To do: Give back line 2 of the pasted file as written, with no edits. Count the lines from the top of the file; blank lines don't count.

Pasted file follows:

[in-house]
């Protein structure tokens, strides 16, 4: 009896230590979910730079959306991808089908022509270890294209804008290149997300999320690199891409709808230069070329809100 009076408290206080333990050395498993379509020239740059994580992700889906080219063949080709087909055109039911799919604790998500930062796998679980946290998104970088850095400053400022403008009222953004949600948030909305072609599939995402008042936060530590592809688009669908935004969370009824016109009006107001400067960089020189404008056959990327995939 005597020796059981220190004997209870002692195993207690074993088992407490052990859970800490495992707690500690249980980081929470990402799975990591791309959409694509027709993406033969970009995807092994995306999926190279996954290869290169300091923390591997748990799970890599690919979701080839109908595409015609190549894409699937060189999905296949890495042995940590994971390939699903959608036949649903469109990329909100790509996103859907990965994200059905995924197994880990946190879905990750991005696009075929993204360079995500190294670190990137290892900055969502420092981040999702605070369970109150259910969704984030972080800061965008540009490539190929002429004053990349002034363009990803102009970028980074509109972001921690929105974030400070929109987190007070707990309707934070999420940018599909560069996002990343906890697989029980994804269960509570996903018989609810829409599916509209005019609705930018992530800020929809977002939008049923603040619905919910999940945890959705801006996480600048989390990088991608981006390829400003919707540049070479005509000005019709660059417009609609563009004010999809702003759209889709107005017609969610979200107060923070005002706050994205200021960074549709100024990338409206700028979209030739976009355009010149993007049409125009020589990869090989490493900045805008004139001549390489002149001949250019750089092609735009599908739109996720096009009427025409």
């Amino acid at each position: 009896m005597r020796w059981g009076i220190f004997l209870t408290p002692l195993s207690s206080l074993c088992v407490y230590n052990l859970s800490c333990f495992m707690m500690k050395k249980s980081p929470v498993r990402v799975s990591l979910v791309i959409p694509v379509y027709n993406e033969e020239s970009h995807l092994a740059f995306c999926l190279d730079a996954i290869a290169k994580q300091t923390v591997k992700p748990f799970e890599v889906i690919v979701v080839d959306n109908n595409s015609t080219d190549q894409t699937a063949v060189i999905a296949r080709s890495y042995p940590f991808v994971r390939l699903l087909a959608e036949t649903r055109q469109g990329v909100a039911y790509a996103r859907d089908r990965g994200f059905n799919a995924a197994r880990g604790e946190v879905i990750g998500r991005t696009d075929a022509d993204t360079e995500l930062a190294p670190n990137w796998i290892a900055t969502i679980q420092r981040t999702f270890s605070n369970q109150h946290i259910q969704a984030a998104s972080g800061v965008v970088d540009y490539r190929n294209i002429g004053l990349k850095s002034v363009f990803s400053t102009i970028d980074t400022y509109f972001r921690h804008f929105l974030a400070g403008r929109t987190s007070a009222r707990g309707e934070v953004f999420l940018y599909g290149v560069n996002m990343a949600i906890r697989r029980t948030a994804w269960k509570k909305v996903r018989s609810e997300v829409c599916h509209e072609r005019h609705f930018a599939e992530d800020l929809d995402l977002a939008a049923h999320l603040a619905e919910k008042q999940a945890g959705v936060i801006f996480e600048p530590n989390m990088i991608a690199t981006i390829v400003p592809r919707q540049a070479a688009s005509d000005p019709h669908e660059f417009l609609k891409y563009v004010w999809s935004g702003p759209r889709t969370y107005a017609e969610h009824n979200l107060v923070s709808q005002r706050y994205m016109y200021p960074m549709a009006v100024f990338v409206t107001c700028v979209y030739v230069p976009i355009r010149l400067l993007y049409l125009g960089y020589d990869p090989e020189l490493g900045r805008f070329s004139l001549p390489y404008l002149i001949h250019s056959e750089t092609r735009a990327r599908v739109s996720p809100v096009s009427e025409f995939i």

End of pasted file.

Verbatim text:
């Protein structure tokens, strides 16, 4: 009896230590979910730079959306991808089908022509270890294209804008290149997300999320690199891409709808230069070329809100 009076408290206080333990050395498993379509020239740059994580992700889906080219063949080709087909055109039911799919604790998500930062796998679980946290998104970088850095400053400022403008009222953004949600948030909305072609599939995402008042936060530590592809688009669908935004969370009824016109009006107001400067960089020189404008056959990327995939 005597020796059981220190004997209870002692195993207690074993088992407490052990859970800490495992707690500690249980980081929470990402799975990591791309959409694509027709993406033969970009995807092994995306999926190279996954290869290169300091923390591997748990799970890599690919979701080839109908595409015609190549894409699937060189999905296949890495042995940590994971390939699903959608036949649903469109990329909100790509996103859907990965994200059905995924197994880990946190879905990750991005696009075929993204360079995500190294670190990137290892900055969502420092981040999702605070369970109150259910969704984030972080800061965008540009490539190929002429004053990349002034363009990803102009970028980074509109972001921690929105974030400070929109987190007070707990309707934070999420940018599909560069996002990343906890697989029980994804269960509570996903018989609810829409599916509209005019609705930018992530800020929809977002939008049923603040619905919910999940945890959705801006996480600048989390990088991608981006390829400003919707540049070479005509000005019709660059417009609609563009004010999809702003759209889709107005017609969610979200107060923070005002706050994205200021960074549709100024990338409206700028979209030739976009355009010149993007049409125009020589990869090989490493900045805008004139001549390489002149001949250019750089092609735009599908739109996720096009009427025409």